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The most common cervical cancer is squamous cell carcinoma, accounting for 80% of cases. Adenocarcinoma is less common and more difficult to diagnose because it starts higher in the cervix.
Incidence and mortality
There were 771 new cases of cervical cancer diagnosed in Australia in 2009. The risk of a woman being diagnosed by age 85 is 1 in 162.
In 2007, there were 208 deaths caused by cervical cancer in Australia. Cervical cancer death rates in Australia have halved since the National Cervical Screening Program began in 1991.
The National Cervical Screening Program recommends Pap tests for all women 18-70 years of age who have ever had sex and have not had a hysterectomy. Women should start having Pap tests every two years from 18-20 years of age, or one to two years after sexual activity commences, whichever is earlier.
Symptoms and diagnosis
Early changes in cervical cells rarely cause symptoms. If early cell changes develop into cervical cancer, the most common signs include:
- vaginal bleeding between periods
- menstrual bleeding that is longer or heavier than usual
- bleeding after intercourse
- pain during intercourse
- unusual vaginal discharge
- vaginal bleeding after menopause
- excessive tiredness
- leg pain or swelling
- low back pain.
The usual tests to diagnose cervical cancer are:
- biopsy, cone biopsy or large loop excision of the transformation zone.
After cervical cancer is diagnosed, one or more of the following tests are used to determine the extent of the cancer (its stage):
- blood tests
- examination under anaesthetic (cystoscopy and proctosigmoidoscopy)
- chest x-ray
- CT scan
- PET scan.
If cervical cancer is detected, it will be ‘staged’, from stage 0, which means abnormal cells are found only in the first layer of cells lining the cervix to stage IV, which means the cancer has spread to nearby organs such as the bladder or rectum or possibly other organs.
The cause of cervical cancer is unknown. Factors that put some women at a higher risk of cervical cancer include:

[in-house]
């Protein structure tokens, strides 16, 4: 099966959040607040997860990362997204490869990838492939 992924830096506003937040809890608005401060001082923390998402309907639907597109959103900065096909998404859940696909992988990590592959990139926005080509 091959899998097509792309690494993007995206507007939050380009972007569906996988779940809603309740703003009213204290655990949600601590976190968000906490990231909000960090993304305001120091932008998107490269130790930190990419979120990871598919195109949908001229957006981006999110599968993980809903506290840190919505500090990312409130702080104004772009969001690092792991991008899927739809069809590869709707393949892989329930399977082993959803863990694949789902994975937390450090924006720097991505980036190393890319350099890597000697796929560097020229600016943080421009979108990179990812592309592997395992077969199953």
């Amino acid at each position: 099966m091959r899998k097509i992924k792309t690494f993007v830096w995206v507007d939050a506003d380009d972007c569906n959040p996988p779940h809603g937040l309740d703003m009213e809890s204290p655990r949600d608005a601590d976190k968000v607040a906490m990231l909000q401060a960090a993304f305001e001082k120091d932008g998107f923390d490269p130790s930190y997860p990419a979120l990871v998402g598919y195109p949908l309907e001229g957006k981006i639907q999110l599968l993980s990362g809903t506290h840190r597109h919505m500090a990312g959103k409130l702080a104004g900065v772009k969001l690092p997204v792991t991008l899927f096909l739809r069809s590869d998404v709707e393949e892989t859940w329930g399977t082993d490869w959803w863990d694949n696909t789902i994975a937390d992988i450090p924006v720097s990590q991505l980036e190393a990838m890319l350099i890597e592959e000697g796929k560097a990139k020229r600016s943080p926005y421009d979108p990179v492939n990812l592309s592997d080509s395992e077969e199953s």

- infection with the human papilloma virus (HPV)
- being the daughter of a woman who used the drug diethylstilboestrol (DES) during pregnancy to prevent a miscarriage
- smoking, which increases the risk of cervical cancer fourfold.
Around eight out of 10 women will become infected with genital HPV at some time in their lives. It causes no symptoms. Most women who have the HPV infection never get cervical cancer; only a few types of the HPV result in cervical cancer.
Vaccines have been developed that prevent the types of HPV most commonly linked to cervical cancer. Through the National Immunisation Program, most girls in Australia will receive a HPV vaccine around the age of 12. From 2013, boys will be included in the National HPV Immunisation Program
Treatment depends on disease stage.For early and non bulky disease (less than 4cm), treatment is surgery, sometimes with chemoradiotherapy afterwards.
If the tumour is small, a cone biopsy may suffice; in some cases hysterectomy (surgical removal of the uterus) is required.
For locally advanced disease, a combination of radiotherapy and chemotherapy (cisplatin) is used.
For metastatic disease, the treatment is chemotherapy (platinum/fluorouracil) or palliative care alone.
An individual's prognosis depends on the type and stage of cancer as well as their age and general health at the time of diagnosis. Cervical cancer can be effectively treated when it is found early. Most women with early cervical cancer will be cured. In Australia, the five year survival rate for women diagnosed with cervical cancer is 72%.
Treatment for cervical cancer may make it more difficult, or impossible, to become pregnant.
For more information, contact Cancer Council Helpline on 13 11 20 (cost of a local call).
For more information
- Reduce your risk fact sheets
- Cervical cancer screening
- Coping with a cancer diagnosis
- HPV vaccine
- Australian Institute of Health and Welfare 2012. Cancer survival and prevalence in Australia: period estimates from 1982 to 2010. Cancer Series no. 69. Cat. no. CAN 65. Canberra: AIHW.
- Australian Institute of Health and Welfare (AIHW) 2012. ACIM (Australian Cancer Incidence and Mortality) Books. AIHW: Canberra.
- Australian Institute of Health and Welfare & Australasian Association of Cancer Registries 2012. Cancer in Australia: an overview, 2012. Cancer series no. 74. Cat. no. CAN 70. Canberra: AIHW.
This page was last updated on: Tuesday, April 16, 2013